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Mind and body are separated into different departments in school, and they are pursued at best in parallel, but separate tracks. The problem with this is that school also rewards and favors people who perform better in one track, and in this way education can become unbalanced or one-sided. Schools pay lip-service to a well-rounded education, but in practice mind and body are often treated as separate entities.
A fascinating article makes the case very well for why we need to pay closer attention. The Mind/Body Connection: A Formula for Student Success (http://budurl.com/74xl), by the Cedar School of Physical Education in Hanover, Massachusetts. This article suggests that despite irrefutable evidence on the importance of exercise for learning and brain development, schools have in fact shifted resources away from physical education and the arts in an effort to reinforce training for standardized tests in Mathematics and English/Language Arts.
This has coincided with trends in society toward obesity and a sedentary lifestyle, as if Old Rockin’ Chair won’t get you soon enough!
John Ratey, M.D, associate clinical professor of Psychiatry at Harvard Medical School, and author of Spark: The Revolutionary New Science of Exercise and the Brain, is quoted as saying, “Movement is essential to memory, emotion, language and learning. The so called higher brain functions evolved from movement and depend on it.”
In addition to the normal benefits of aerobic activity and physical coordination, the article reveals research that clearly connects engagement in complex physical activities with the development of the brain and cognitive function, and that often the same parts of the brain are involved in physical and mental activity.
Students participating in just 30 to 45 minutes a day of physical and movement education have been shown to concentrate better, show better classroom behavior, and perform better on standardized tests. And yet how many adults today even engage in as much exercise or movement on a daily basis?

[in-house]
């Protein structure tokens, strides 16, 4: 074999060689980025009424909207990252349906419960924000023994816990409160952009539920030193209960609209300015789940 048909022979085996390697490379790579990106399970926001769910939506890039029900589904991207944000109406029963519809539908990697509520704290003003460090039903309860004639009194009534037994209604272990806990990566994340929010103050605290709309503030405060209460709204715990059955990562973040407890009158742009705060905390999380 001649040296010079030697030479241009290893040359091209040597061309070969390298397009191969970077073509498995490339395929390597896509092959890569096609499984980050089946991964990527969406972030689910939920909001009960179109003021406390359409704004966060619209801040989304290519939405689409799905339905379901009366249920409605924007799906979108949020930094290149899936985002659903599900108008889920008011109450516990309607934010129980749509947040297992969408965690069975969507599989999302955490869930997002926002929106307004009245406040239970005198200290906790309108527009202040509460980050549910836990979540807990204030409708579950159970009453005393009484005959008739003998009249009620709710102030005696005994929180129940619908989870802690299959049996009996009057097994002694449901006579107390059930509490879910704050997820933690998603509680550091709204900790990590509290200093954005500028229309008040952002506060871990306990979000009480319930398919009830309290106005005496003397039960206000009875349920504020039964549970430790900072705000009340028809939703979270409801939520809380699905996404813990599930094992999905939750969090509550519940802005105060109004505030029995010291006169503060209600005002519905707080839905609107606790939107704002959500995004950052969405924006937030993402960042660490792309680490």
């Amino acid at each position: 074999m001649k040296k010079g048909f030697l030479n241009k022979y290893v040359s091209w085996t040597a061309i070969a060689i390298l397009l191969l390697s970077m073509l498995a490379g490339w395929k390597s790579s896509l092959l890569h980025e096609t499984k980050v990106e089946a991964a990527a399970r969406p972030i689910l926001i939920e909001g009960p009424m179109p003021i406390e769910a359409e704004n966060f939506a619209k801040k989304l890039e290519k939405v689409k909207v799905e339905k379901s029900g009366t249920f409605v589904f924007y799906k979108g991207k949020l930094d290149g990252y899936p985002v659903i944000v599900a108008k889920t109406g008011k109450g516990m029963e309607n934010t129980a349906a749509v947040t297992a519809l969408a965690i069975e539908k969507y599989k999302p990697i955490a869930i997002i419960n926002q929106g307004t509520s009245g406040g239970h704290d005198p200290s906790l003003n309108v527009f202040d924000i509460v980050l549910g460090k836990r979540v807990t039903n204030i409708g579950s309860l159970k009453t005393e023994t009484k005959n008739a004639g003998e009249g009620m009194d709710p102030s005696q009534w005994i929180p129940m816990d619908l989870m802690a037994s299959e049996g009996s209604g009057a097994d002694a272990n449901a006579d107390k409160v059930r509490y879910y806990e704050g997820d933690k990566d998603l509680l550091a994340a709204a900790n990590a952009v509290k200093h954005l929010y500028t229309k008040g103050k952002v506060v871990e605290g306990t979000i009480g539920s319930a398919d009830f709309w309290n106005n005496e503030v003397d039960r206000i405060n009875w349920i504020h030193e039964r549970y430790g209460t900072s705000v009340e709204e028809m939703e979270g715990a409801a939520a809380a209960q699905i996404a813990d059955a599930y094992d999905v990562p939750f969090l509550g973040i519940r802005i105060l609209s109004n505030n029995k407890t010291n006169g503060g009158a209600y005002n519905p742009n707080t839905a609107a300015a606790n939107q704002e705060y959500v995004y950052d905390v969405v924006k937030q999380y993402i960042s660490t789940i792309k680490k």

The Center for Innovation in Science Learning at the Franklin Institute in Philadelphia, Pennsylvania, provides a digest of similar evidence on the importance of exercise and movement for learning, and on the Science of the Mind-Body Connection (http://budurl.com/4hkg). This digest reports that fewer than one-in-four children in America get at least half an hour of physical activity, and do not attend any classes in physical education, dedicating their free time instead to computers, video games, and television.
What is true for children in school is also true for adults, who are even more inclined to succumb to the inertia of a sedentary life. Studies have linked physical inactivity to increased risk of disease, at the same time indicating that even 30 minutes a day of physical exercise can have dramatically positive health effects. One study conducted by the University of Hong Kong and Department of Health (http://budurl.com/d7bn), indicated that a sedentary lifestyle was more dangerous than smoking!
Simply increasing your physical activity will not solve the problem. The key is making the connection through full engagement in movement. This can be done through sports, dance, or even a good walkabout. However, you are more likely to make the connection if you engage in a discipline which is designed to make the Mind-Body Connection, such as Yoga, Tai Chi, or Aikido. In these arts movement is not just for physical exercise. These disciplines take time, but they also take you deeper into movement with awareness and finesse. A good teacher will show you how to integrate these movements into your daily life.
For many people the Mind-Body connection is something that they virtually ignore until they lose it. The Mind-Body Connection is more than a metaphor; it is a manifesto for movement. Don’t let the demands of your schedule distract and distort you away from this connection.
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William Reed is a renowned author-speaker who coaches physical finesse and flexible focus for a creative career path. A certified Master Trainer in Guerrilla Marketing and 7th-dan in Aikido, he combines practical wisdom of East and West to help you learn personal branding at the Entrepreneurs Creative Edge.